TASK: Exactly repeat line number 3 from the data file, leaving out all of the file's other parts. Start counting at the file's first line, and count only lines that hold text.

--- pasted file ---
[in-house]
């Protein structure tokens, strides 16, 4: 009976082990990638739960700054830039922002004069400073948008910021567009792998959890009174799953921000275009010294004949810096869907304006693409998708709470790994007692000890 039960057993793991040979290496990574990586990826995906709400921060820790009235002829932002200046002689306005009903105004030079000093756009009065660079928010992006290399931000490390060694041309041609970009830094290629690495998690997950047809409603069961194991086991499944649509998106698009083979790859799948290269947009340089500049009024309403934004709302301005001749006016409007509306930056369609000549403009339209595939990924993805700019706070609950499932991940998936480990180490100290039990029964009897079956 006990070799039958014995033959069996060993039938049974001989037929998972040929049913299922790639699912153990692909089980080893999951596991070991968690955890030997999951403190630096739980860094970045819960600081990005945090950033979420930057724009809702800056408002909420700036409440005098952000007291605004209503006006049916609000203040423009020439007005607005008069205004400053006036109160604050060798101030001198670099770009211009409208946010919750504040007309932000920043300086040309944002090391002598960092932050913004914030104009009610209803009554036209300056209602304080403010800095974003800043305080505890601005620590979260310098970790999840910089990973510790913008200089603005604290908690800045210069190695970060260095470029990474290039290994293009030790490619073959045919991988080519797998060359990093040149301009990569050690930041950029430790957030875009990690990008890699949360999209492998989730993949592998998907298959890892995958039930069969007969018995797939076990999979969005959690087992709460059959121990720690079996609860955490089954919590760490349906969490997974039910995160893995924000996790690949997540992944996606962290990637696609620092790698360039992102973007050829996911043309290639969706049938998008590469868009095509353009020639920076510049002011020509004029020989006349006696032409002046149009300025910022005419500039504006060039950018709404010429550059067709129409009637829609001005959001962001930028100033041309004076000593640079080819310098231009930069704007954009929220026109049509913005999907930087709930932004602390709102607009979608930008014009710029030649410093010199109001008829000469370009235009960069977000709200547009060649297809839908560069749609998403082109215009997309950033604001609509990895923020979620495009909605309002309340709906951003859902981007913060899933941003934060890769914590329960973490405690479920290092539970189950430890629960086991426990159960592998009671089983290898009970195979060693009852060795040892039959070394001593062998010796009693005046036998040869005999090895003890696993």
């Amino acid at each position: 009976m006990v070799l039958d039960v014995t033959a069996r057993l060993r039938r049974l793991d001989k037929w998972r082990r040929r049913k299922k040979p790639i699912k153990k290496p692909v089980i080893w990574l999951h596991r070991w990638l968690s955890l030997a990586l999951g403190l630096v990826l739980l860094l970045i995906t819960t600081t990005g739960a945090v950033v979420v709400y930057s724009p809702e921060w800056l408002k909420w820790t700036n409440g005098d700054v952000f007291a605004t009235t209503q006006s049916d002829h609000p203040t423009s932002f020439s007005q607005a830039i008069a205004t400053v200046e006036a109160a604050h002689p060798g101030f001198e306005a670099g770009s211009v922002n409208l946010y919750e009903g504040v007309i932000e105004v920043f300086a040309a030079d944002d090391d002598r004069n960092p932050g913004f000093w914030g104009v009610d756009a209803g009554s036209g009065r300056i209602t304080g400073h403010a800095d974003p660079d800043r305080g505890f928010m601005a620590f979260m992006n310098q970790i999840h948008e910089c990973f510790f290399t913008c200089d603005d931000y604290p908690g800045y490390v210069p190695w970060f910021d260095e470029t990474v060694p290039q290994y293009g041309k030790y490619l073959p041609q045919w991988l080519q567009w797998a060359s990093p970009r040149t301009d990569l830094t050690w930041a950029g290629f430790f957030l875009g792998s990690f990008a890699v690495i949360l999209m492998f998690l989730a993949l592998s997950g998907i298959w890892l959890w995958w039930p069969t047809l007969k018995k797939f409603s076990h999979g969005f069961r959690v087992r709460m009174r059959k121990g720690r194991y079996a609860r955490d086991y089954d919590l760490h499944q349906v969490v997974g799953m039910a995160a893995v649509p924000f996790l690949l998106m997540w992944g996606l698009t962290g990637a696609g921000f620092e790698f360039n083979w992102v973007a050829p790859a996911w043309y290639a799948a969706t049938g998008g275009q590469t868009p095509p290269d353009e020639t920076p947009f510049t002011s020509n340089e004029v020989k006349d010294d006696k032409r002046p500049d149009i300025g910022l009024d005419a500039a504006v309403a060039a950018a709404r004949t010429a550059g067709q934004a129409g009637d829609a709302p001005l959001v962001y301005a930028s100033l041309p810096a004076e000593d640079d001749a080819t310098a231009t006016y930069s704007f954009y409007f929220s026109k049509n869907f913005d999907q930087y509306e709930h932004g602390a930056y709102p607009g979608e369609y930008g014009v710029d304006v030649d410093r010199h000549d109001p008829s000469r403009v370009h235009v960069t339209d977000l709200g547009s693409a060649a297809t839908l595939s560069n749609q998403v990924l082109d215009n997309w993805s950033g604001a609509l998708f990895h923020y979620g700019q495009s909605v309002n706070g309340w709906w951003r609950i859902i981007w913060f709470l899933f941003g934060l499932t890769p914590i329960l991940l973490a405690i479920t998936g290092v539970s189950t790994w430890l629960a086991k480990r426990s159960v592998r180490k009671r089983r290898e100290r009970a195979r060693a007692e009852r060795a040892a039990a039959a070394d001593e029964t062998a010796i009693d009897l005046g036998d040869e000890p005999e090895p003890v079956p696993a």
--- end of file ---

């Amino acid at each position: 009976m006990v070799l039958d039960v014995t033959a069996r057993l060993r039938r049974l793991d001989k037929w998972r082990r040929r049913k299922k040979p790639i699912k153990k290496p692909v089980i080893w990574l999951h596991r070991w990638l968690s955890l030997a990586l999951g403190l630096v990826l739980l860094l970045i995906t819960t600081t990005g739960a945090v950033v979420v709400y930057s724009p809702e921060w800056l408002k909420w820790t700036n409440g005098d700054v952000f007291a605004t009235t209503q006006s049916d002829h609000p203040t423009s932002f020439s007005q607005a830039i008069a205004t400053v200046e006036a109160a604050h002689p060798g101030f001198e306005a670099g770009s211009v922002n409208l946010y919750e009903g504040v007309i932000e105004v920043f300086a040309a030079d944002d090391d002598r004069n960092p932050g913004f000093w914030g104009v009610d756009a209803g009554s036209g009065r300056i209602t304080g400073h403010a800095d974003p660079d800043r305080g505890f928010m601005a620590f979260m992006n310098q970790i999840h948008e910089c990973f510790f290399t913008c200089d603005d931000y604290p908690g800045y490390v210069p190695w970060f910021d260095e470029t990474v060694p290039q290994y293009g041309k030790y490619l073959p041609q045919w991988l080519q567009w797998a060359s990093p970009r040149t301009d990569l830094t050690w930041a950029g290629f430790f957030l875009g792998s990690f990008a890699v690495i949360l999209m492998f998690l989730a993949l592998s997950g998907i298959w890892l959890w995958w039930p069969t047809l007969k018995k797939f409603s076990h999979g969005f069961r959690v087992r709460m009174r059959k121990g720690r194991y079996a609860r955490d086991y089954d919590l760490h499944q349906v969490v997974g799953m039910a995160a893995v649509p924000f996790l690949l998106m997540w992944g996606l698009t962290g990637a696609g921000f620092e790698f360039n083979w992102v973007a050829p790859a996911w043309y290639a799948a969706t049938g998008g275009q590469t868009p095509p290269d353009e020639t920076p947009f510049t002011s020509n340089e004029v020989k006349d010294d006696k032409r002046p500049d149009i300025g910022l009024d005419a500039a504006v309403a060039a950018a709404r004949t010429a550059g067709q934004a129409g009637d829609a709302p001005l959001v962001y301005a930028s100033l041309p810096a004076e000593d640079d001749a080819t310098a231009t006016y930069s704007f954009y409007f929220s026109k049509n869907f913005d999907q930087y509306e709930h932004g602390a930056y709102p607009g979608e369609y930008g014009v710029d304006v030649d410093r010199h000549d109001p008829s000469r403009v370009h235009v960069t339209d977000l709200g547009s693409a060649a297809t839908l595939s560069n749609q998403v990924l082109d215009n997309w993805s950033g604001a609509l998708f990895h923020y979620g700019q495009s909605v309002n706070g309340w709906w951003r609950i859902i981007w913060f709470l899933f941003g934060l499932t890769p914590i329960l991940l973490a405690i479920t998936g290092v539970s189950t790994w430890l629960a086991k480990r426990s159960v592998r180490k009671r089983r290898e100290r009970a195979r060693a007692e009852r060795a040892a039990a039959a070394d001593e029964t062998a010796i009693d009897l005046g036998d040869e000890p005999e090895p003890v079956p696993a």